Understanding Social Networks: Theories, Concepts, and Findings
This book starts with a useful introduction to the concept of networks and the history of such social interactions. It highlights the fact that many "urban Americans" are becoming more socially isolated, a term that Putnam (2000) calls "bowling alone". Understanding Social Networks, Theories, Concepts and Findings identifies the areas to which network analysis can be applied from train schedules to the HIV epidemic. The book is written from the perspective of a sociologist with a structural social science basis, taking into consideration people and their motives. There is a brief analysis of the major networking technologies - Facebook, MySpace, Twitter and the search engine Google from the research firm ComScore`s 2009 research in Digital Year in Review (page 5). The introduction also reminds the reader that networks can be used as information maps such as those used for marketing purposes.
Chapter 2 considers the basic network construction and the definition of dyads and triads. Dyads are pairs of people who come together; having a feedback loop, and propinquity or proximity both in the physical dimension and attitudinally are relevant factors in these relationships. Homophily (from the Greek love of the same) is also discussed, this identifies similarities in other areas for example age, race, gender, values, education and occupation. The need for reciprocity within most relationships is explored and its value with symmetrical and asymmetrical (for example doctor-patient) relationships. There is also the beginning of mathematical modelling or sociograms would be described by mathematicians as a graph . This term was coined by Jacob Moreno (1953 [Moreno 1943]) a major founder of modern network studies (page 15). These feature throughout the first half of the book and are an elegant way of visually displaying connections. These concepts are expanded throughout Chapter 3. Chapter 4 builds on the relationships within networks density, centrality and position; it continues to look at concepts such as segmentation, cliques and cohesion. The importance of psychology within networks begins in earnest in Chapter 5 with analysis of motivation, communities, support, affiliation, effectance and safety and the need to gain support from the individual`s environment. Effectance is defined as the "motivation to reach out beyond one`s current situation and comfort zone" (page 72). This leads on to safety, social support and the importance of trust within relationships. Trust is also vital for the stability of an individual`s reputation within a community. Small Groups, Leadership, and Social Networks are explored in Chapter 6. The work on small groups used in this book is now ten years old and by the author`s own admission may seem "out of fashion" (page 89). There is scope for further research in this area.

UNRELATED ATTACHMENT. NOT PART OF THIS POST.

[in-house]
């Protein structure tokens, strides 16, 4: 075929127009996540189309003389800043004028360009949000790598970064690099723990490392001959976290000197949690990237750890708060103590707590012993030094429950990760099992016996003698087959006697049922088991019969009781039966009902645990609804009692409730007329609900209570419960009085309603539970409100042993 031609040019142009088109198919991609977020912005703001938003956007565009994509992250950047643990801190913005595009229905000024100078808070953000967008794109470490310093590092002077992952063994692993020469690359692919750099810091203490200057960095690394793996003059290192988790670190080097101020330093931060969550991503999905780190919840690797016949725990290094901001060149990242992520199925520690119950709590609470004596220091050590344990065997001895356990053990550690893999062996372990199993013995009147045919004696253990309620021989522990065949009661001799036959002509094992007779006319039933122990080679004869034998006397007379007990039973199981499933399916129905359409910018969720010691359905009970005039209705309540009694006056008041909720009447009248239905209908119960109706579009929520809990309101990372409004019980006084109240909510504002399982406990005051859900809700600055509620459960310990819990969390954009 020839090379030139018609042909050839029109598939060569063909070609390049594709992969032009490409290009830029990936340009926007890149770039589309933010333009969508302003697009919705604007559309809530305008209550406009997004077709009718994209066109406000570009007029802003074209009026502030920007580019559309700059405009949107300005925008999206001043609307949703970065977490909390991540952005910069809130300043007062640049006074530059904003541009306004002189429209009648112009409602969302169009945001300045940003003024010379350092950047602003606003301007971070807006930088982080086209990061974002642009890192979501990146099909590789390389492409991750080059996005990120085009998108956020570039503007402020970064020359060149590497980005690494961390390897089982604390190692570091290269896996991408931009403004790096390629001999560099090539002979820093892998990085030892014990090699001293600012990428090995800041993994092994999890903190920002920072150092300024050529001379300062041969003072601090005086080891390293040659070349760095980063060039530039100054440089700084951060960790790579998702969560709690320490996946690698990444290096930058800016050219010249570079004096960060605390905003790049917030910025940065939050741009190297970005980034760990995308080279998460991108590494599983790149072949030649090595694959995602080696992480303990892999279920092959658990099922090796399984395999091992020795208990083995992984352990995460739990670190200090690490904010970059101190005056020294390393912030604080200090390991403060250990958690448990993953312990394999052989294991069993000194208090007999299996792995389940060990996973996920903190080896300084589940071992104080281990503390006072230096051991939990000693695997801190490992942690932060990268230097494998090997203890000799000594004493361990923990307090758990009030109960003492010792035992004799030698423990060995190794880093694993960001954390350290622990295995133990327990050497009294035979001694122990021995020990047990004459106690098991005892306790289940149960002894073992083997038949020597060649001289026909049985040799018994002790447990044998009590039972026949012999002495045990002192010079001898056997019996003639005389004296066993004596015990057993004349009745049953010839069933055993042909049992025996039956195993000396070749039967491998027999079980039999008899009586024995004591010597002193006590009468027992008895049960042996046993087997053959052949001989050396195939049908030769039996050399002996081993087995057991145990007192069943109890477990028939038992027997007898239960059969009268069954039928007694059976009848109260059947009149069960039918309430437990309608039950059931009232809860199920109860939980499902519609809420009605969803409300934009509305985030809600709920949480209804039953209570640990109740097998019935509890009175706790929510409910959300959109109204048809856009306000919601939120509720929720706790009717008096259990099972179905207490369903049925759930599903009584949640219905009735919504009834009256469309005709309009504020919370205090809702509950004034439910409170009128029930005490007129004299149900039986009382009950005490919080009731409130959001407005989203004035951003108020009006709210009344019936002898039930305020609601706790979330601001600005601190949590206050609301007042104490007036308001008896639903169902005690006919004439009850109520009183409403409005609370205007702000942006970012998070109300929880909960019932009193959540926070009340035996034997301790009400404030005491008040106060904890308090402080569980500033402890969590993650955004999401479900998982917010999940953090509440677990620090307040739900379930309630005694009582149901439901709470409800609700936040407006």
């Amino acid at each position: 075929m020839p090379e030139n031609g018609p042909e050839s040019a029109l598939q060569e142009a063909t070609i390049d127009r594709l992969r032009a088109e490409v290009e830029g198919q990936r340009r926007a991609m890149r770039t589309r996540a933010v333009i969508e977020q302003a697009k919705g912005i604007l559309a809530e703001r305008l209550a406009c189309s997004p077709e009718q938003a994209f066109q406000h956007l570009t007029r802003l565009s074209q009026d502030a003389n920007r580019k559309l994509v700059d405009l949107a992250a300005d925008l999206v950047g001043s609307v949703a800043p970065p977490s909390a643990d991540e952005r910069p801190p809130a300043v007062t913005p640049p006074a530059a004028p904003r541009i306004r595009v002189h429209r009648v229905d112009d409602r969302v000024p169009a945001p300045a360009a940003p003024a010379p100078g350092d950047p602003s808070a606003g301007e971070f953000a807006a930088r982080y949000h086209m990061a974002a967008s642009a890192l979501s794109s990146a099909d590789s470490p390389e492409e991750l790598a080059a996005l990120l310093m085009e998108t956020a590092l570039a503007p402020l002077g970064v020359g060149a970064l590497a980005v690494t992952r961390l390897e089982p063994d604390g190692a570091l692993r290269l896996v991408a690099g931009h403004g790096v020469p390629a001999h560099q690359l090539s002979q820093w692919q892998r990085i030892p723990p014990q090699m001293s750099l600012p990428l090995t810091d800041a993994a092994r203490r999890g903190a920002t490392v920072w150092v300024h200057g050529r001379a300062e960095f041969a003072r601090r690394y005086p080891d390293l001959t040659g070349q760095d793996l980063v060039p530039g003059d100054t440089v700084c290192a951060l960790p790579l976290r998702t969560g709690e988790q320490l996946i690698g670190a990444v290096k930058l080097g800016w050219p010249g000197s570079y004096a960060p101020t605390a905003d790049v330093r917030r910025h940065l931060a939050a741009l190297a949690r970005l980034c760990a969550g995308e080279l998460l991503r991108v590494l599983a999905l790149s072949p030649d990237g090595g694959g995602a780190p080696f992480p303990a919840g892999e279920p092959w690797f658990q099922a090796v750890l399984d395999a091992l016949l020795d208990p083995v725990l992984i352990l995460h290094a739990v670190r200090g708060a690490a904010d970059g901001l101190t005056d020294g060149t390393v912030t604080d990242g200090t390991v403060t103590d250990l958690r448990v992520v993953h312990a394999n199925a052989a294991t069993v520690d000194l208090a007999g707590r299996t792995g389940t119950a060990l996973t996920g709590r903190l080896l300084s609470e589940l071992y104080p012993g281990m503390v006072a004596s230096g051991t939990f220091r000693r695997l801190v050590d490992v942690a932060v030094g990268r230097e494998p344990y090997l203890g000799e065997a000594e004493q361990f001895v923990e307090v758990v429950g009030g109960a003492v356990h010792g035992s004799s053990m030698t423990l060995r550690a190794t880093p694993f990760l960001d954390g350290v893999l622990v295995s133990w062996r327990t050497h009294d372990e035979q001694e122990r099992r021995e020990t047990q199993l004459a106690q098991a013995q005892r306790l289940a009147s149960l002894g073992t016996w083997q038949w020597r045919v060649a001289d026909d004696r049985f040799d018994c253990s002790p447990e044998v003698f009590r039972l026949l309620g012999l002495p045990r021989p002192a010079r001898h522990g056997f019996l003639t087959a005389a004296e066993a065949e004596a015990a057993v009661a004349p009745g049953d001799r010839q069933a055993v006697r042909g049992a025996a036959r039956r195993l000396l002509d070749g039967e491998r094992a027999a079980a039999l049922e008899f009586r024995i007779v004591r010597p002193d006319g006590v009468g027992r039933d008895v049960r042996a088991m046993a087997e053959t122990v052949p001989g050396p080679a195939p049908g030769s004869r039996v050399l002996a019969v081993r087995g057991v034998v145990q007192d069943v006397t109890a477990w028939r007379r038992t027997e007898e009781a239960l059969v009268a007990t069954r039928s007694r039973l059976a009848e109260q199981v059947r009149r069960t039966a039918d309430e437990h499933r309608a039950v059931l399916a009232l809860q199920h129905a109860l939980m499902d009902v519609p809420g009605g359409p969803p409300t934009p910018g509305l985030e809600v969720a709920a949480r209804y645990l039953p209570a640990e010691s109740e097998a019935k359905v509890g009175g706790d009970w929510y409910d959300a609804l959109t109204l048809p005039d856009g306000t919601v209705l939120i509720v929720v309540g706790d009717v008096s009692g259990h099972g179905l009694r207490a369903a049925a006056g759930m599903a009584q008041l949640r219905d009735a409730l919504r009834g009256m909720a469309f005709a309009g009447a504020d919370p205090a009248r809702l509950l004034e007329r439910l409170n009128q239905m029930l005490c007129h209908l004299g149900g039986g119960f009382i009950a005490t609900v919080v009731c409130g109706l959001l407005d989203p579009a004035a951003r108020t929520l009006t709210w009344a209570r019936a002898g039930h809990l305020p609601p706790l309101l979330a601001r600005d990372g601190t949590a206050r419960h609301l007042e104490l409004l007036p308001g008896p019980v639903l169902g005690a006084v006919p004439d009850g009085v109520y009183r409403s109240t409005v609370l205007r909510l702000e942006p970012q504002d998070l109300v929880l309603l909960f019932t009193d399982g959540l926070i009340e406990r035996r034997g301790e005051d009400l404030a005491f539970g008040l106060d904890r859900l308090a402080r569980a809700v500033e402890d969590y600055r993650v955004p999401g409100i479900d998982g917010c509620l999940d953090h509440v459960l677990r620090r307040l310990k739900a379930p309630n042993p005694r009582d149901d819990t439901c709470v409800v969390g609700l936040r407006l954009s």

The concept of networks within organisations is discussed in Chapter 8. It defined the basic needs of any organization the motivation of the staff by organisational demands, the organisation`s decision about they need to achieve, and how the organization can meet these targets. The salient comment in the summary is that despite all of the research around organisations there is much that remains unknown and may be in the realms of secrecy. Chapter 8 discusses the Small World, Circles, and Communities. It highlights that the small world theory has practical implications for "cascades, diffusion and epidemics" which are examined further in Chapter 9.
"Networks as Social Capital" are examined in Chapter 10. The chapter on the "Ethical Dilemmas of Social Network Research" is the most powerful of the book and is a stark reminder of how this research should be guided by ethical principles which will give totally different results. This relates to the controversial American Tuskegee Syphilis study mentioned on page 186, where for 40 years poor African American men went untreated to maintain the study`s protocols despite the fact that penicillin (standard treatment for this disease) had been available since 1947. This study ran until 1972 by which time many people had been infected and died including the wives and children of these men. Today such research would be guided by The Belmont Report (National Commission 1979) and include Respect for Persons, Beneficence, and Justice (page 186), this forms the foundation for the Federal Human Subjects Code (Regulations 2010.)
Valerie G. Eslick
ReferencesComScore 2009, Digital Year in Review
MORENO, Jacob L. 1953. Who shall survive? Foundations of sociometry, group psychotherapy and sociodrama. New York; Beacon House [Originally published as Nervous and Mental Disease monograph58, Washington, DC., 1943.]
PUTNAM, Robert D. 2000 Bowling alone. The collapse and revival of American community. New York: Simon and Shuster.